Preki Agonistes

Lord knows I have to be careful when talking about our Pale and Chilly Brothers Up North since for some reason a lot of people are of the opinion that I harbor - incredible as it may sound - less than positive feelings about Toronto FC.

That said, it's hard to resist the temptation to observe that the wheels seem to have come completely off the TFC wagon.

Can you use terms like "A season in disarray" if the season hasn't even started yet? Can you say "the honeymoon is over" when the groom is still fumbling in his pocket for the hotel key card while the bride stands there impatiently tapping her foot and wondering if Daddy was right all along?

When Toronto announced the hiring of Predrag "Preki" Radosavljević, the whole thing seemed like a no-brainer. A former league Coach of the Year who had also spent 8 years playing in said league was going to a team whose last two coaches couldn't even spell MLS if you spotted them the M and the L, and proceeded to prove it.

And a guy whose team had never missed the playoffs was headed to a team that had never made the playoffs. Everybody knew that his record after having gotten in was the reason he was let go by Chivas but they were willing to take it one step at a time.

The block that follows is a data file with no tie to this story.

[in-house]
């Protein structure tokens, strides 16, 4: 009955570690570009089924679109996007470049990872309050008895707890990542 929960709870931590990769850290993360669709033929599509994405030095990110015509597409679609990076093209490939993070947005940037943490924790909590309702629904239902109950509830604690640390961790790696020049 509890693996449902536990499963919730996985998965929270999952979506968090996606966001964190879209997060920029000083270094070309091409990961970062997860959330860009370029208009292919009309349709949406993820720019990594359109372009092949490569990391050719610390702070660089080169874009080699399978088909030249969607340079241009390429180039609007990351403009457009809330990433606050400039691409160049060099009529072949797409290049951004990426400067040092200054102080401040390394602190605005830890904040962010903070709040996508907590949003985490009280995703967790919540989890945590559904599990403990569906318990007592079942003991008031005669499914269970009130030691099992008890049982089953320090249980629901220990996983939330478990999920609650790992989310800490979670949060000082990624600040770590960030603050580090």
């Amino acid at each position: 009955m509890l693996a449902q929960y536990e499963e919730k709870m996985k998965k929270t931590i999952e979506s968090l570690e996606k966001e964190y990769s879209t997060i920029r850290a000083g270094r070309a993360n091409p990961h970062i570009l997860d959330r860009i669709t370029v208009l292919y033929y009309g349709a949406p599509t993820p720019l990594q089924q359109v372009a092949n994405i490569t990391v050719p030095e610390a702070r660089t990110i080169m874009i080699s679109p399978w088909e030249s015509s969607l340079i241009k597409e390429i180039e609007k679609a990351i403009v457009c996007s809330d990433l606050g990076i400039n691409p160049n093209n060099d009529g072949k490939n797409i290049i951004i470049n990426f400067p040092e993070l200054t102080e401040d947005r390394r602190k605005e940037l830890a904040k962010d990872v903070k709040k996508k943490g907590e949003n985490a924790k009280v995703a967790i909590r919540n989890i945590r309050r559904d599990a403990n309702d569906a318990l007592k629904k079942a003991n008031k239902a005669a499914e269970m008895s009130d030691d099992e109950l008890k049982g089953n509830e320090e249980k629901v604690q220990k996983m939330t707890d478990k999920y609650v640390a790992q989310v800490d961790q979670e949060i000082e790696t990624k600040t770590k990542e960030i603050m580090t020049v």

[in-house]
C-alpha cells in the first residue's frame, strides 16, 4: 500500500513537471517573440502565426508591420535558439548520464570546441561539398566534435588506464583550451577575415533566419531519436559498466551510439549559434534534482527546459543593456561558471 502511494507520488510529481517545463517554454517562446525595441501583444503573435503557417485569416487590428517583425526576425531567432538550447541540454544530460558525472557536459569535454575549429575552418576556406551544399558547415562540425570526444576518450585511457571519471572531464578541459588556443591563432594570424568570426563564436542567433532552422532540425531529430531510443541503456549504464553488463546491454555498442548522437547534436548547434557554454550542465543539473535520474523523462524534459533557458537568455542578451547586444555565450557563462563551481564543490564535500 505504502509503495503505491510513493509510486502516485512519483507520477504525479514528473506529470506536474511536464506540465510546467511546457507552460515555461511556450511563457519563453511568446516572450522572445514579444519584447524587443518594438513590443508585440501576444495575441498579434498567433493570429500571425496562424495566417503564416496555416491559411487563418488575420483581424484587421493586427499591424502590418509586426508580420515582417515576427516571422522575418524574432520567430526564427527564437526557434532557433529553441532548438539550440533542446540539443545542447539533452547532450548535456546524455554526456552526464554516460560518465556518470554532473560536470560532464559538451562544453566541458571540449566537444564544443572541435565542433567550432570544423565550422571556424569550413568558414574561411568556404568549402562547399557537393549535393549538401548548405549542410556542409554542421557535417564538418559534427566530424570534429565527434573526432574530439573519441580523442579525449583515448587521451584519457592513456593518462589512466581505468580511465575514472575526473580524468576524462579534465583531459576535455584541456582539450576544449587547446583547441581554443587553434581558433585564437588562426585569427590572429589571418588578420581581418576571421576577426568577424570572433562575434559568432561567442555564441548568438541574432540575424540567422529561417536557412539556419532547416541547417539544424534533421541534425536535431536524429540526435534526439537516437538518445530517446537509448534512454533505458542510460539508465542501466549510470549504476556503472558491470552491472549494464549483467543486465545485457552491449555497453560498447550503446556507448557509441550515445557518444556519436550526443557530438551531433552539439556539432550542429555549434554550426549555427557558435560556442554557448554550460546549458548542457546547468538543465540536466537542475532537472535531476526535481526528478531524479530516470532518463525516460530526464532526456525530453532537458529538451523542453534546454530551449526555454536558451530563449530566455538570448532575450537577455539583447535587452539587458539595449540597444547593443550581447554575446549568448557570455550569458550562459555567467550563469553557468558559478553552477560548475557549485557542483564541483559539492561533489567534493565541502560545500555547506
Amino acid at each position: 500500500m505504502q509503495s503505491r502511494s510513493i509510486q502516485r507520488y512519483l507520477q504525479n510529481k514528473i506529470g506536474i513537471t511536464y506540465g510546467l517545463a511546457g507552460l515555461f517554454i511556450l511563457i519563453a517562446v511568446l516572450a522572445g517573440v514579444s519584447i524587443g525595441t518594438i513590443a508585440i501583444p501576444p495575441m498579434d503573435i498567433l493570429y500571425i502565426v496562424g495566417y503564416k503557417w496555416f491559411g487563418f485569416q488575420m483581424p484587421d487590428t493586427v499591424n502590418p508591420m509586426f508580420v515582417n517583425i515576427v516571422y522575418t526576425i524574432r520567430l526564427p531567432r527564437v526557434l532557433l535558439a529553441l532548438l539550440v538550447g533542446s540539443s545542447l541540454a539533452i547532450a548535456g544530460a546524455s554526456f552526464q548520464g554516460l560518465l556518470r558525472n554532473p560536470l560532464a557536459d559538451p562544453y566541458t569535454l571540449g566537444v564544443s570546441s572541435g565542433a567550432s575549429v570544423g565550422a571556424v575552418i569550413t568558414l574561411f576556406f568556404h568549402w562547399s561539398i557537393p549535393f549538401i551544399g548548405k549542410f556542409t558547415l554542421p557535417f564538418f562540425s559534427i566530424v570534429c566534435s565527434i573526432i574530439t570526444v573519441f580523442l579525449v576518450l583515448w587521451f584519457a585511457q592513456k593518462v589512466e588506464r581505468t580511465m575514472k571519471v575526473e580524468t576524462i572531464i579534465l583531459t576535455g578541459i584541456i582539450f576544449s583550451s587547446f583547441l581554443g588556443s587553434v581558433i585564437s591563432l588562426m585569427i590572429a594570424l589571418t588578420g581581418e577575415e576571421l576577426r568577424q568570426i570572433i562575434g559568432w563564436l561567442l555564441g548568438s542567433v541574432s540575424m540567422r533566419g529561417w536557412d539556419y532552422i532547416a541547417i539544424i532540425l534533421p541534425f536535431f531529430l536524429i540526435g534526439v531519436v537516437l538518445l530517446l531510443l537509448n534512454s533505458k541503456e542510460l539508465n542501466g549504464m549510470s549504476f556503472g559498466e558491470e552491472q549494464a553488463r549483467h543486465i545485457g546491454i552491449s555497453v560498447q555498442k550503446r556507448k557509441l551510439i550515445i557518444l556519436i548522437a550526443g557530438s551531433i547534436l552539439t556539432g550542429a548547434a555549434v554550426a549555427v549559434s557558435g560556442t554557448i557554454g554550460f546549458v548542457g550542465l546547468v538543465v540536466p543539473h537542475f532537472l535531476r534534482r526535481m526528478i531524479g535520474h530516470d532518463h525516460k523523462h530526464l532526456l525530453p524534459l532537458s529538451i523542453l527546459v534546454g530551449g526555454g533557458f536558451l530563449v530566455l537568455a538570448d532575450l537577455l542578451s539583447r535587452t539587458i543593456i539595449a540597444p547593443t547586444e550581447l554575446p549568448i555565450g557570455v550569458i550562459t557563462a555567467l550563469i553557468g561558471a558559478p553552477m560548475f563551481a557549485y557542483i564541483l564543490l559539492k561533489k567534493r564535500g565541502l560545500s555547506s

So how did he go from having the media hail him as The One who would lead them to glory just a few months ago to Preki threatening yesterday to stop even talking to them:

“It’s just a very negative setup around the city in terms of the press, the media and at some point I’m going to have to cut it off because my job is to defend these guys (and if it doesn’t improve) we’ll lose that relationship, all of us.”

Maybe it's the fact that TFC will open its' 2010 season tomorrow in Columbus and, as of right now the situation up there is so confused that it's hard to even say how many players they have. One report says they only have 15 guys available.

And while everyone expects a new coach, who after all was hired to fix a failing team, to make some changes, Preki has jettisoned such notables as Amado Guevara, Pablo Vitti, Adrian Serioux, Carl Robinson, Ali Gerba and Marvell Wynne and either replaced them with no one at all or, in the latter case, with Nick Labrocca, which you could argue amounts to about the same thing.

Don't get me wrong; with one or two exceptions I would probably have dumped those guys too. The problem is though that you're supposed to, you know, replace them with other guys.